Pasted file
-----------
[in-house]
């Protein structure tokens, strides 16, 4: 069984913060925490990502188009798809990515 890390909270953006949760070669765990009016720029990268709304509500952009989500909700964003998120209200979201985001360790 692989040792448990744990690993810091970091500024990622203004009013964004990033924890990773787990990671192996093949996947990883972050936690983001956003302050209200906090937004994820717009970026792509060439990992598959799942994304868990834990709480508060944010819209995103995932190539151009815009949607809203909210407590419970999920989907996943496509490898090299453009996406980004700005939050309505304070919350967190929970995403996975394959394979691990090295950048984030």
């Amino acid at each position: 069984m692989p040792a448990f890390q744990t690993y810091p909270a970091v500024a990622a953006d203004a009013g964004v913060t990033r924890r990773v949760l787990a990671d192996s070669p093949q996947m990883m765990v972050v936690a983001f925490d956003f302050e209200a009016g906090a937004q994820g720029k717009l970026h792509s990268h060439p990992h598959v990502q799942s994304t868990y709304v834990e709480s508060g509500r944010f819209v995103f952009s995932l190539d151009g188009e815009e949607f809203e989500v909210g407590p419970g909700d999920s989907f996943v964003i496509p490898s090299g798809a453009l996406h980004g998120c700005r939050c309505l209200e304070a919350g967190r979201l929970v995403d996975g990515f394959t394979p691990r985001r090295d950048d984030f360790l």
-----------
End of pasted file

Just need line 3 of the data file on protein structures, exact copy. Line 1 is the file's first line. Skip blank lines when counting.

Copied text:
């Amino acid at each position: 069984m692989p040792a448990f890390q744990t690993y810091p909270a970091v500024a990622a953006d203004a009013g964004v913060t990033r924890r990773v949760l787990a990671d192996s070669p093949q996947m990883m765990v972050v936690a983001f925490d956003f302050e209200a009016g906090a937004q994820g720029k717009l970026h792509s990268h060439p990992h598959v990502q799942s994304t868990y709304v834990e709480s508060g509500r944010f819209v995103f952009s995932l190539d151009g188009e815009e949607f809203e989500v909210g407590p419970g909700d999920s989907f996943v964003i496509p490898s090299g798809a453009l996406h980004g998120c700005r939050c309505l209200e304070a919350g967190r979201l929970v995403d996975g990515f394959t394979p691990r985001r090295d950048d984030f360790l």